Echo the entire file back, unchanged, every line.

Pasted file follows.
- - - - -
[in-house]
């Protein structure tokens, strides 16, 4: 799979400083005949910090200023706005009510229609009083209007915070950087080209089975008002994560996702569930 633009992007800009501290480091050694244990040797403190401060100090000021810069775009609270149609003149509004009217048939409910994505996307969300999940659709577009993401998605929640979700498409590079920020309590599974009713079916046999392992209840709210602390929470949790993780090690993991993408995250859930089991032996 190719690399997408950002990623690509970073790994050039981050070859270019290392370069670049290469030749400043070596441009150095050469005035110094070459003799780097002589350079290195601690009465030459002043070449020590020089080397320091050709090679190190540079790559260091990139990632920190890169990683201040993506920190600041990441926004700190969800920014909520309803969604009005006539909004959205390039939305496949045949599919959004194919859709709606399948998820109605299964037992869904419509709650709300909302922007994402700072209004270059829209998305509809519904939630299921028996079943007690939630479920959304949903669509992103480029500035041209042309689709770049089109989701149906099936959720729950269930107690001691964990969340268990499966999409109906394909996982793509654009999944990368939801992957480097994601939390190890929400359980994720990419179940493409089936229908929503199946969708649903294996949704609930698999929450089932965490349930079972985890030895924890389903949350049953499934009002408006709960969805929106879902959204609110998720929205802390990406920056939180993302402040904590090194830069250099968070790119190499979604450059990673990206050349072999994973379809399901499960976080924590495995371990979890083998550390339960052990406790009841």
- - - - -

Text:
[in-house]
């Protein structure tokens, strides 16, 4: 799979400083005949910090200023706005009510229609009083209007915070950087080209089975008002994560996702569930 633009992007800009501290480091050694244990040797403190401060100090000021810069775009609270149609003149509004009217048939409910994505996307969300999940659709577009993401998605929640979700498409590079920020309590599974009713079916046999392992209840709210602390929470949790993780090690993991993408995250859930089991032996 190719690399997408950002990623690509970073790994050039981050070859270019290392370069670049290469030749400043070596441009150095050469005035110094070459003799780097002589350079290195601690009465030459002043070449020590020089080397320091050709090679190190540079790559260091990139990632920190890169990683201040993506920190600041990441926004700190969800920014909520309803969604009005006539909004959205390039939305496949045949599919959004194919859709709606399948998820109605299964037992869904419509709650709300909302922007994402700072209004270059829209998305509809519904939630299921028996079943007690939630479920959304949903669509992103480029500035041209042309689709770049089109989701149906099936959720729950269930107690001691964990969340268990499966999409109906394909996982793509654009999944990368939801992957480097994601939390190890929400359980994720990419179940493409089936229908929503199946969708649903294996949704609930698999929450089932965490349930079972985890030895924890389903949350049953499934009002408006709960969805929106879902959204609110998720929205802390990406920056939180993302402040904590090194830069250099968070790119190499979604450059990673990206050349072999994973379809399901499960976080924590495995371990979890083998550390339960052990406790009841």